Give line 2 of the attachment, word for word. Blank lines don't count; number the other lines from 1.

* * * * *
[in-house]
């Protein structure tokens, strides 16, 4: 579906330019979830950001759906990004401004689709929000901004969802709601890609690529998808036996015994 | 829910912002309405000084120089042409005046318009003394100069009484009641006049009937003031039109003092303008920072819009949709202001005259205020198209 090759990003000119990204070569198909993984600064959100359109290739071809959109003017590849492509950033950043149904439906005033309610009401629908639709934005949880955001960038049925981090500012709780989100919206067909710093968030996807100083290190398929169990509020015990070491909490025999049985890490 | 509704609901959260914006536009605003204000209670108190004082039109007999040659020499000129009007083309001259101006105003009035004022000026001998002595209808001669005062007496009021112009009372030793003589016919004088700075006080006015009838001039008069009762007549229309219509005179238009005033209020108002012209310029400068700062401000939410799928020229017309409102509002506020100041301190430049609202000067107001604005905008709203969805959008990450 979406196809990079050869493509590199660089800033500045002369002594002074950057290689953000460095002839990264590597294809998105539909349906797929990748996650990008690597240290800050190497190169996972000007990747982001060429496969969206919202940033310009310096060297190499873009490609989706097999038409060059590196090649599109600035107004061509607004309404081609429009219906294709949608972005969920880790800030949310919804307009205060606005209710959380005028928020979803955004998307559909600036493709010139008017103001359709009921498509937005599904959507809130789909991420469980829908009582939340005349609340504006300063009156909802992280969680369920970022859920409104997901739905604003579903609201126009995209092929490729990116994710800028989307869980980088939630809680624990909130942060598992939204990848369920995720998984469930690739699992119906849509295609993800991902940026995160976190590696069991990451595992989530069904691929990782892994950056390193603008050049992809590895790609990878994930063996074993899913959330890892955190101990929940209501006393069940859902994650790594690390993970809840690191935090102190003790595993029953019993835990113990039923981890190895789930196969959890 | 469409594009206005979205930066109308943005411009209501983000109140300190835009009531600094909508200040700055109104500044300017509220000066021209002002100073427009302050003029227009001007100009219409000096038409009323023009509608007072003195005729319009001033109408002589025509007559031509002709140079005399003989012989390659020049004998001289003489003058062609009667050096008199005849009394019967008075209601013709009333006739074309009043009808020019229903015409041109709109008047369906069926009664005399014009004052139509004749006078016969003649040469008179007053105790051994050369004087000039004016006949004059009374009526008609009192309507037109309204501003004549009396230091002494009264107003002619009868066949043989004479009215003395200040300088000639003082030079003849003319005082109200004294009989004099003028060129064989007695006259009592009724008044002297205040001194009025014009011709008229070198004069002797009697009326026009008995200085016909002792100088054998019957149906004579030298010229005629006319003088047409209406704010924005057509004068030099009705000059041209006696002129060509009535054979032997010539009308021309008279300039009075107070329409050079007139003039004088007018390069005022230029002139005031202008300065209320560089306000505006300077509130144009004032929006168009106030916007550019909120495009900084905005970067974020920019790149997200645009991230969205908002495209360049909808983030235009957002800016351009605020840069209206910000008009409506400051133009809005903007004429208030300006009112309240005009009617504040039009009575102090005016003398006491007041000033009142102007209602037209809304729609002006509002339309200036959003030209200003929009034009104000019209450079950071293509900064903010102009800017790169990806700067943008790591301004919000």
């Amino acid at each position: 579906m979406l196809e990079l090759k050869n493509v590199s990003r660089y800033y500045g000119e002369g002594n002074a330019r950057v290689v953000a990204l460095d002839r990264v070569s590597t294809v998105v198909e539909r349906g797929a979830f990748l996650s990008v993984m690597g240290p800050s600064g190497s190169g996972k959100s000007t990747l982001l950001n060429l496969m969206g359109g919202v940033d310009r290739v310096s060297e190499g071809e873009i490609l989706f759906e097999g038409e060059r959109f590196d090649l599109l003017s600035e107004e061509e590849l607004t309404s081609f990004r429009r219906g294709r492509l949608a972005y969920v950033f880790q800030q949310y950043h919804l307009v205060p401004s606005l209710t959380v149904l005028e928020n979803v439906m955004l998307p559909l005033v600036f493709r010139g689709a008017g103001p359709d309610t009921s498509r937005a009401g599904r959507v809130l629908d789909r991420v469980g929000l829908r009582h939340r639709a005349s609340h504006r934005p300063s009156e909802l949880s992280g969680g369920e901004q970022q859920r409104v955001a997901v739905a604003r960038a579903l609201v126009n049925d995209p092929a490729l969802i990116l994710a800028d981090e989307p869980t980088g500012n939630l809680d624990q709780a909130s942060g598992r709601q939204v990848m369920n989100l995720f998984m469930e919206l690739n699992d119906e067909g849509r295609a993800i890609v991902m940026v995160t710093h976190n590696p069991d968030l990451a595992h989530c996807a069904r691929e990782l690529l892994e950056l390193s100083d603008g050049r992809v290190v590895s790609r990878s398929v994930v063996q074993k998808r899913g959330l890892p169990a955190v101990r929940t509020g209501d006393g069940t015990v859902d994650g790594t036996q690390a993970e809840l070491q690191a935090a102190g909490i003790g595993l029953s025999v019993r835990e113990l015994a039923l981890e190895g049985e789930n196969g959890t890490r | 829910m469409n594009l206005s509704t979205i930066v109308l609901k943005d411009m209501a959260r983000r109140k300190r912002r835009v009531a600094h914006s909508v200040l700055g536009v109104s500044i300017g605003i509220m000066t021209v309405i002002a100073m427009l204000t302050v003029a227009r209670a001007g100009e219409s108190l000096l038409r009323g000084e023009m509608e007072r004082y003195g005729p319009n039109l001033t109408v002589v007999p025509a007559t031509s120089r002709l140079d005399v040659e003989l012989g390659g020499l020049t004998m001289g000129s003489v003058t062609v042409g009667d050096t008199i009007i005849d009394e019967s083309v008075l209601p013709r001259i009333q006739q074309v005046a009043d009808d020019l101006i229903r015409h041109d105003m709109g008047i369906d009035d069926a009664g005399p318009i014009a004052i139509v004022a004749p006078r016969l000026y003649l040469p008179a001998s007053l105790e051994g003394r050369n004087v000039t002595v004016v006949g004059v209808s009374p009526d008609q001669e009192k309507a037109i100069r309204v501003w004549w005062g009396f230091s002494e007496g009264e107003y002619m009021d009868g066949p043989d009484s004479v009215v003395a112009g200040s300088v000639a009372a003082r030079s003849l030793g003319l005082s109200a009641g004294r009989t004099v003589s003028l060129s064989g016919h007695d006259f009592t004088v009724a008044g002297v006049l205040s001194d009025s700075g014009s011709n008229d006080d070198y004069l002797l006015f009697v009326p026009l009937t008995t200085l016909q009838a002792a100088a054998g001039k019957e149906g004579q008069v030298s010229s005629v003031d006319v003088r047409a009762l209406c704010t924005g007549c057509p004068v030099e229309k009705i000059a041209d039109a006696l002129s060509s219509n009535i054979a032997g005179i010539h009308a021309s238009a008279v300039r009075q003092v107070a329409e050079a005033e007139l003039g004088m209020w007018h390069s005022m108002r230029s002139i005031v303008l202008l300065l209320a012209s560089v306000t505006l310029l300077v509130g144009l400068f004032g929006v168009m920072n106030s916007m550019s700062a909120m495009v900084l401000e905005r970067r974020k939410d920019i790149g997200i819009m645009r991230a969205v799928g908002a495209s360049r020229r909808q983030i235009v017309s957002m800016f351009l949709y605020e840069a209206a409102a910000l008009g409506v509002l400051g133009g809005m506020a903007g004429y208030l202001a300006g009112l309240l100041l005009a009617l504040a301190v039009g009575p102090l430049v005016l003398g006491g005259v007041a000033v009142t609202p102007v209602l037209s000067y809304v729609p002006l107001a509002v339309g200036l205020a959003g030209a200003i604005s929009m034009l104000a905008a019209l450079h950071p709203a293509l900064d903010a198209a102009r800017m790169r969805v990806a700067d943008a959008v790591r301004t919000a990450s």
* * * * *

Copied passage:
């Protein structure tokens, strides 16, 4: 579906330019979830950001759906990004401004689709929000901004969802709601890609690529998808036996015994 | 829910912002309405000084120089042409005046318009003394100069009484009641006049009937003031039109003092303008920072819009949709202001005259205020198209 090759990003000119990204070569198909993984600064959100359109290739071809959109003017590849492509950033950043149904439906005033309610009401629908639709934005949880955001960038049925981090500012709780989100919206067909710093968030996807100083290190398929169990509020015990070491909490025999049985890490 | 509704609901959260914006536009605003204000209670108190004082039109007999040659020499000129009007083309001259101006105003009035004022000026001998002595209808001669005062007496009021112009009372030793003589016919004088700075006080006015009838001039008069009762007549229309219509005179238009005033209020108002012209310029400068700062401000939410799928020229017309409102509002506020100041301190430049609202000067107001604005905008709203969805959008990450 979406196809990079050869493509590199660089800033500045002369002594002074950057290689953000460095002839990264590597294809998105539909349906797929990748996650990008690597240290800050190497190169996972000007990747982001060429496969969206919202940033310009310096060297190499873009490609989706097999038409060059590196090649599109600035107004061509607004309404081609429009219906294709949608972005969920880790800030949310919804307009205060606005209710959380005028928020979803955004998307559909600036493709010139008017103001359709009921498509937005599904959507809130789909991420469980829908009582939340005349609340504006300063009156909802992280969680369920970022859920409104997901739905604003579903609201126009995209092929490729990116994710800028989307869980980088939630809680624990909130942060598992939204990848369920995720998984469930690739699992119906849509295609993800991902940026995160976190590696069991990451595992989530069904691929990782892994950056390193603008050049992809590895790609990878994930063996074993899913959330890892955190101990929940209501006393069940859902994650790594690390993970809840690191935090102190003790595993029953019993835990113990039923981890190895789930196969959890 | 469409594009206005979205930066109308943005411009209501983000109140300190835009009531600094909508200040700055109104500044300017509220000066021209002002100073427009302050003029227009001007100009219409000096038409009323023009509608007072003195005729319009001033109408002589025509007559031509002709140079005399003989012989390659020049004998001289003489003058062609009667050096008199005849009394019967008075209601013709009333006739074309009043009808020019229903015409041109709109008047369906069926009664005399014009004052139509004749006078016969003649040469008179007053105790051994050369004087000039004016006949004059009374009526008609009192309507037109309204501003004549009396230091002494009264107003002619009868066949043989004479009215003395200040300088000639003082030079003849003319005082109200004294009989004099003028060129064989007695006259009592009724008044002297205040001194009025014009011709008229070198004069002797009697009326026009008995200085016909002792100088054998019957149906004579030298010229005629006319003088047409209406704010924005057509004068030099009705000059041209006696002129060509009535054979032997010539009308021309008279300039009075107070329409050079007139003039004088007018390069005022230029002139005031202008300065209320560089306000505006300077509130144009004032929006168009106030916007550019909120495009900084905005970067974020920019790149997200645009991230969205908002495209360049909808983030235009957002800016351009605020840069209206910000008009409506400051133009809005903007004429208030300006009112309240005009009617504040039009009575102090005016003398006491007041000033009142102007209602037209809304729609002006509002339309200036959003030209200003929009034009104000019209450079950071293509900064903010102009800017790169990806700067943008790591301004919000």